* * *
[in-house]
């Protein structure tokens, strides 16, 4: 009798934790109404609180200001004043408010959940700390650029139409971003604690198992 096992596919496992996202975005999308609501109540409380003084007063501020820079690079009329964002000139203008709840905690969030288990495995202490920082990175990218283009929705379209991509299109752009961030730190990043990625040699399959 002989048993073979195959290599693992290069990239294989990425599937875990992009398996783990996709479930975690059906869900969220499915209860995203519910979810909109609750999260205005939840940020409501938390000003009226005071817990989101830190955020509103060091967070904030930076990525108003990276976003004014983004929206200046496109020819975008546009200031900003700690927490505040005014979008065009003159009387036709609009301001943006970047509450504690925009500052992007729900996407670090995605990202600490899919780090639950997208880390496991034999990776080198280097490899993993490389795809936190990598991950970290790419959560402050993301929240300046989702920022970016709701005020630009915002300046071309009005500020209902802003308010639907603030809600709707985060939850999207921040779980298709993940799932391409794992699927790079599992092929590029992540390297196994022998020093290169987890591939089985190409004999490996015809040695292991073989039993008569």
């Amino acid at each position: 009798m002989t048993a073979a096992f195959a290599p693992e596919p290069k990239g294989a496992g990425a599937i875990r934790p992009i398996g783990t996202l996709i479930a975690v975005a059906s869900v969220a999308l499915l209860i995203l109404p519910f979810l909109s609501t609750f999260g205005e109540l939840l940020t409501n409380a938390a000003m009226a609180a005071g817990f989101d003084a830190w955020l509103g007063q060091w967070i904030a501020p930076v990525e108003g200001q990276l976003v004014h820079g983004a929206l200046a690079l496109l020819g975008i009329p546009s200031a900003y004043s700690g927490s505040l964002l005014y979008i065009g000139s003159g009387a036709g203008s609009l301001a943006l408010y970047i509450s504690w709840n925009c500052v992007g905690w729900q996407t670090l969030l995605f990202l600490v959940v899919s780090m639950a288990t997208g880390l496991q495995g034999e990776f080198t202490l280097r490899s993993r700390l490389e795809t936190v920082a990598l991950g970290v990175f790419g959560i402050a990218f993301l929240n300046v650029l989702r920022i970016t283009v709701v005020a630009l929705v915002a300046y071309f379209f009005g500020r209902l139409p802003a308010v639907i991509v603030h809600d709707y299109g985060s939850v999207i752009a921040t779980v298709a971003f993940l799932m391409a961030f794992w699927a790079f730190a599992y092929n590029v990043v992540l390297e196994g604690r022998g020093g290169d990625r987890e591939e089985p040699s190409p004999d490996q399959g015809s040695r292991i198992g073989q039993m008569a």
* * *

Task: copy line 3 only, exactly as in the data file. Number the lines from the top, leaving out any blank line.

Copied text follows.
């Amino acid at each position: 009798m002989t048993a073979a096992f195959a290599p693992e596919p290069k990239g294989a496992g990425a599937i875990r934790p992009i398996g783990t996202l996709i479930a975690v975005a059906s869900v969220a999308l499915l209860i995203l109404p519910f979810l909109s609501t609750f999260g205005e109540l939840l940020t409501n409380a938390a000003m009226a609180a005071g817990f989101d003084a830190w955020l509103g007063q060091w967070i904030a501020p930076v990525e108003g200001q990276l976003v004014h820079g983004a929206l200046a690079l496109l020819g975008i009329p546009s200031a900003y004043s700690g927490s505040l964002l005014y979008i065009g000139s003159g009387a036709g203008s609009l301001a943006l408010y970047i509450s504690w709840n925009c500052v992007g905690w729900q996407t670090l969030l995605f990202l600490v959940v899919s780090m639950a288990t997208g880390l496991q495995g034999e990776f080198t202490l280097r490899s993993r700390l490389e795809t936190v920082a990598l991950g970290v990175f790419g959560i402050a990218f993301l929240n300046v650029l989702r920022i970016t283009v709701v005020a630009l929705v915002a300046y071309f379209f009005g500020r209902l139409p802003a308010v639907i991509v603030h809600d709707y299109g985060s939850v999207i752009a921040t779980v298709a971003f993940l799932m391409a961030f794992w699927a790079f730190a599992y092929n590029v990043v992540l390297e196994g604690r022998g020093g290169d990625r987890e591939e089985p040699s190409p004999d490996q399959g015809s040695r292991i198992g073989q039993m008569a």